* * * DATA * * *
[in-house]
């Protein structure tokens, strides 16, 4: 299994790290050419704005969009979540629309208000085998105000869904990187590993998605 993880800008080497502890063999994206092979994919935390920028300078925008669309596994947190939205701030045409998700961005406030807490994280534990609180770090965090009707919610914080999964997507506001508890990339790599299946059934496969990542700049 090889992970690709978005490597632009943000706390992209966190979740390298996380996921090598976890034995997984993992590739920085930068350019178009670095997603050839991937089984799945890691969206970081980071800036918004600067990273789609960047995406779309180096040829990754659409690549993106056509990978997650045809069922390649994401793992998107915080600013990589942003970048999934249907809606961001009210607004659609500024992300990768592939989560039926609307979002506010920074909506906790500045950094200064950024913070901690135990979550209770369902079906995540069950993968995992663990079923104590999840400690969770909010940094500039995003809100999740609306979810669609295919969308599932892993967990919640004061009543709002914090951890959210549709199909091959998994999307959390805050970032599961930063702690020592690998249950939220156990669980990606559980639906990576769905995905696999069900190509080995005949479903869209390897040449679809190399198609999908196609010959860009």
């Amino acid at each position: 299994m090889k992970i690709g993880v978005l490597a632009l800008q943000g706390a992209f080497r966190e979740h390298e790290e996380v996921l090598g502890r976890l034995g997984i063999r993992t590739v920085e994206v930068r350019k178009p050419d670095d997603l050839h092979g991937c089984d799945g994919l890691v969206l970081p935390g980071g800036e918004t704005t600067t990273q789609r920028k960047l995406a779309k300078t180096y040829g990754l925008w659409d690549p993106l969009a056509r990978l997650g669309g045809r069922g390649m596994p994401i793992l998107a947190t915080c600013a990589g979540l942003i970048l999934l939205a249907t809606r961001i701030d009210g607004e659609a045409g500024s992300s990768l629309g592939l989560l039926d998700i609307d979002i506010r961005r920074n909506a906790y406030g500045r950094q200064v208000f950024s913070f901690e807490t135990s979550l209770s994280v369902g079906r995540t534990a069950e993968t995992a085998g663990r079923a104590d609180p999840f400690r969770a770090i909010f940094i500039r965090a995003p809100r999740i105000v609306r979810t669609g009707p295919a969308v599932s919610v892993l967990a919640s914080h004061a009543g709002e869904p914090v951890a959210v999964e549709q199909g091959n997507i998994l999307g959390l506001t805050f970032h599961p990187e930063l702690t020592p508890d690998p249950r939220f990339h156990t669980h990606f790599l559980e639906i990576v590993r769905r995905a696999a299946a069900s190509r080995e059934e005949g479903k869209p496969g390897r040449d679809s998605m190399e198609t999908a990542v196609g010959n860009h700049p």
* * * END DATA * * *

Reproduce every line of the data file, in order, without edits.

[in-house]
């Protein structure tokens, strides 16, 4: 299994790290050419704005969009979540629309208000085998105000869904990187590993998605 993880800008080497502890063999994206092979994919935390920028300078925008669309596994947190939205701030045409998700961005406030807490994280534990609180770090965090009707919610914080999964997507506001508890990339790599299946059934496969990542700049 090889992970690709978005490597632009943000706390992209966190979740390298996380996921090598976890034995997984993992590739920085930068350019178009670095997603050839991937089984799945890691969206970081980071800036918004600067990273789609960047995406779309180096040829990754659409690549993106056509990978997650045809069922390649994401793992998107915080600013990589942003970048999934249907809606961001009210607004659609500024992300990768592939989560039926609307979002506010920074909506906790500045950094200064950024913070901690135990979550209770369902079906995540069950993968995992663990079923104590999840400690969770909010940094500039995003809100999740609306979810669609295919969308599932892993967990919640004061009543709002914090951890959210549709199909091959998994999307959390805050970032599961930063702690020592690998249950939220156990669980990606559980639906990576769905995905696999069900190509080995005949479903869209390897040449679809190399198609999908196609010959860009």
């Amino acid at each position: 299994m090889k992970i690709g993880v978005l490597a632009l800008q943000g706390a992209f080497r966190e979740h390298e790290e996380v996921l090598g502890r976890l034995g997984i063999r993992t590739v920085e994206v930068r350019k178009p050419d670095d997603l050839h092979g991937c089984d799945g994919l890691v969206l970081p935390g980071g800036e918004t704005t600067t990273q789609r920028k960047l995406a779309k300078t180096y040829g990754l925008w659409d690549p993106l969009a056509r990978l997650g669309g045809r069922g390649m596994p994401i793992l998107a947190t915080c600013a990589g979540l942003i970048l999934l939205a249907t809606r961001i701030d009210g607004e659609a045409g500024s992300s990768l629309g592939l989560l039926d998700i609307d979002i506010r961005r920074n909506a906790y406030g500045r950094q200064v208000f950024s913070f901690e807490t135990s979550l209770s994280v369902g079906r995540t534990a069950e993968t995992a085998g663990r079923a104590d609180p999840f400690r969770a770090i909010f940094i500039r965090a995003p809100r999740i105000v609306r979810t669609g009707p295919a969308v599932s919610v892993l967990a919640s914080h004061a009543g709002e869904p914090v951890a959210v999964e549709q199909g091959n997507i998994l999307g959390l506001t805050f970032h599961p990187e930063l702690t020592p508890d690998p249950r939220f990339h156990t669980h990606f790599l559980e639906i990576v590993r769905r995905a696999a299946a069900s190509r080995e059934e005949g479903k869209p496969g390897r040449d679809s998605m190399e198609t999908a990542v196609g010959n860009h700049p």